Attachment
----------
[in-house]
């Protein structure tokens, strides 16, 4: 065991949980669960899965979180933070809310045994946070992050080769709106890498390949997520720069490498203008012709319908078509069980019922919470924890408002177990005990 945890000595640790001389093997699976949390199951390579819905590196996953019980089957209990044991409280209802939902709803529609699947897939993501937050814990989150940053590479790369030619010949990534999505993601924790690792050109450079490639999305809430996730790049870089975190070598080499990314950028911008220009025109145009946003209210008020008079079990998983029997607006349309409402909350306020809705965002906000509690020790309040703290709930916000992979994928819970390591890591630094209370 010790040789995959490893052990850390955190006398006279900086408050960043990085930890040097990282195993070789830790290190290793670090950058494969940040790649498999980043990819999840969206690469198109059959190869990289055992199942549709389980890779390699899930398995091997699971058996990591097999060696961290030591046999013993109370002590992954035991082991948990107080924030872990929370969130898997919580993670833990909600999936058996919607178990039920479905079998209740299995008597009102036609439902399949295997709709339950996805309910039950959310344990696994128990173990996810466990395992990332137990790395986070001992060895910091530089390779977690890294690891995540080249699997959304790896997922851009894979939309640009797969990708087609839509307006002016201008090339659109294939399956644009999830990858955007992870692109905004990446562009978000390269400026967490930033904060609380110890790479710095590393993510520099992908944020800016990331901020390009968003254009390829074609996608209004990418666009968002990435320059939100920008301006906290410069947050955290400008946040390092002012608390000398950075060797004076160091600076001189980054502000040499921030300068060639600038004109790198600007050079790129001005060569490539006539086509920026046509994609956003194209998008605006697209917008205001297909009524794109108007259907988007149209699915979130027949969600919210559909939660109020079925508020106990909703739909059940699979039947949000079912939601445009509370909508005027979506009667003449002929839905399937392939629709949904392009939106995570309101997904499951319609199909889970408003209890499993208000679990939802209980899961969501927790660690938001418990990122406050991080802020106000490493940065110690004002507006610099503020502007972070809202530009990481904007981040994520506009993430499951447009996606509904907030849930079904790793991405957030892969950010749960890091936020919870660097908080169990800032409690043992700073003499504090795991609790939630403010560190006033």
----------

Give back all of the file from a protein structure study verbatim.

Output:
[in-house]
């Protein structure tokens, strides 16, 4: 065991949980669960899965979180933070809310045994946070992050080769709106890498390949997520720069490498203008012709319908078509069980019922919470924890408002177990005990 945890000595640790001389093997699976949390199951390579819905590196996953019980089957209990044991409280209802939902709803529609699947897939993501937050814990989150940053590479790369030619010949990534999505993601924790690792050109450079490639999305809430996730790049870089975190070598080499990314950028911008220009025109145009946003209210008020008079079990998983029997607006349309409402909350306020809705965002906000509690020790309040703290709930916000992979994928819970390591890591630094209370 010790040789995959490893052990850390955190006398006279900086408050960043990085930890040097990282195993070789830790290190290793670090950058494969940040790649498999980043990819999840969206690469198109059959190869990289055992199942549709389980890779390699899930398995091997699971058996990591097999060696961290030591046999013993109370002590992954035991082991948990107080924030872990929370969130898997919580993670833990909600999936058996919607178990039920479905079998209740299995008597009102036609439902399949295997709709339950996805309910039950959310344990696994128990173990996810466990395992990332137990790395986070001992060895910091530089390779977690890294690891995540080249699997959304790896997922851009894979939309640009797969990708087609839509307006002016201008090339659109294939399956644009999830990858955007992870692109905004990446562009978000390269400026967490930033904060609380110890790479710095590393993510520099992908944020800016990331901020390009968003254009390829074609996608209004990418666009968002990435320059939100920008301006906290410069947050955290400008946040390092002012608390000398950075060797004076160091600076001189980054502000040499921030300068060639600038004109790198600007050079790129001005060569490539006539086509920026046509994609956003194209998008605006697209917008205001297909009524794109108007259907988007149209699915979130027949969600919210559909939660109020079925508020106990909703739909059940699979039947949000079912939601445009509370909508005027979506009667003449002929839905399937392939629709949904392009939106995570309101997904499951319609199909889970408003209890499993208000679990939802209980899961969501927790660690938001418990990122406050991080802020106000490493940065110690004002507006610099503020502007972070809202530009990481904007981040994520506009993430499951447009996606509904907030849930079904790793991405957030892969950010749960890091936020919870660097908080169990800032409690043992700073003499504090795991609790939630403010560190006033």